Brochure Printing

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Date published: 2020-06-26
Rated 5 out of 5 by from Excellent print quality 3-Panel brochure was produced in excellent print quality, i.e., color match, folding, and delivered on time.
Date published: 2020-03-18
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Date published: 2019-10-10
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Print Brochures With Well-Organized Designs

Brochures are timeless promotional tools. A captivating brochure design can inform and convince someone to finally make that purchase.

Putting together a professional brochure involves much dedication and several steps within the process. Even though brochure printing is the last in line for the entire process, you need to know beforehand what decisions will be involved as they affect the design. Before you begin the layout, use this guide as a reference for your brochure printing decisions.

Size

Decide which size you want your brochure to be. If you change your mind, be sure to make the changes yourself rather than asking a printer to resize it for you. Designing on the wrong size causes the end result to be stretched or important information to be cut off. 

Standard brochures are 8.5” x 11” but other sizes include 11" x 17", 11" x 25", or you could go smaller with a 4.5" x 5.5".

Brochure Folding Options

  • The half-fold brochure is folded in half, creating a total of four panels, with two on each side of the paper.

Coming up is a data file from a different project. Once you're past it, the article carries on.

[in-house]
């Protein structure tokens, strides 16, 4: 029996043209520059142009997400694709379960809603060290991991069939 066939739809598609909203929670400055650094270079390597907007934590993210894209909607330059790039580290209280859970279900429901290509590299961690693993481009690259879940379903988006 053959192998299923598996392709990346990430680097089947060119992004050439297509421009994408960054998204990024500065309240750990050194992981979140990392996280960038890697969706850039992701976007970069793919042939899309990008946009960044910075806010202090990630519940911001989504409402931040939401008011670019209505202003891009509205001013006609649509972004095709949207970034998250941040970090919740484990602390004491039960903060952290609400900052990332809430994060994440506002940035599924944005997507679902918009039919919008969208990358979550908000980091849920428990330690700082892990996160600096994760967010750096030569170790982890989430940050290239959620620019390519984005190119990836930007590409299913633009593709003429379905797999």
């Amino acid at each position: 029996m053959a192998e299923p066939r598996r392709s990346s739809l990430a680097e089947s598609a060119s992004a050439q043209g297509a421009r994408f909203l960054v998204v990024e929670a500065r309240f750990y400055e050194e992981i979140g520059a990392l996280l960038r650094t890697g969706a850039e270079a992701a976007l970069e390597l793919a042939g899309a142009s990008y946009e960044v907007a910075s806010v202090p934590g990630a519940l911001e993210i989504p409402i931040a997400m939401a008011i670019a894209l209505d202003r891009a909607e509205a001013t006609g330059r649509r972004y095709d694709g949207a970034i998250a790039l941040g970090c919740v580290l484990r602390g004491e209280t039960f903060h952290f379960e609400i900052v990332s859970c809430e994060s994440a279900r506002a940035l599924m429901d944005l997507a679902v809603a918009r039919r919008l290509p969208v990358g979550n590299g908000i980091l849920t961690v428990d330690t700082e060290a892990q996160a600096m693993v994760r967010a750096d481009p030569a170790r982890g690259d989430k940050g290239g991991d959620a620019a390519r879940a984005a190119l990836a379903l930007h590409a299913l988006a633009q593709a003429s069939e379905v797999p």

• The trifold brochure can break down information into different sections. 
  • The z-fold brochure can unveil an engaging infographic or several design elements. 
  • The gate fold has two front panels that open up to reveal the third.
  • The double parallel fold has four vertical panels you can use to expound on several product lines. 
  • The accordion fold unravels like the instrument, enabling customers to read all four panels as a whole. 
  • The roll fold is popularly used by retail stores, hospitals, and hotels. 
  • The double gate fold is similar to the gate fold but with more room for visuals.
  • The French fold provides four equal panels that unfold into a large image

Template

Using a template will ensure that you design on the correct size and include the correct bleed specifications. Visit the Layout Templates tab to download the correct template so that important text and images aren’t cut out when you submit the final artwork for your brochure.

Artwork

Your graphics need to be the correct resolution to avoid a fuzzy appearance. Use a resolution of at least 300 dpi for the best results. When saving your brochure to a different file format, double-check your file resolution to make sure that they remain the same.

Colors

The colors that you use can vary greatly from their appearance on your computer screen to the printed page. Purchasing a printed color chart for CMYK and PANTONE colors will help you know exactly the color tone you will get in your brochure. If this is not an option for you, calibrate your design program with your monitor using software available online.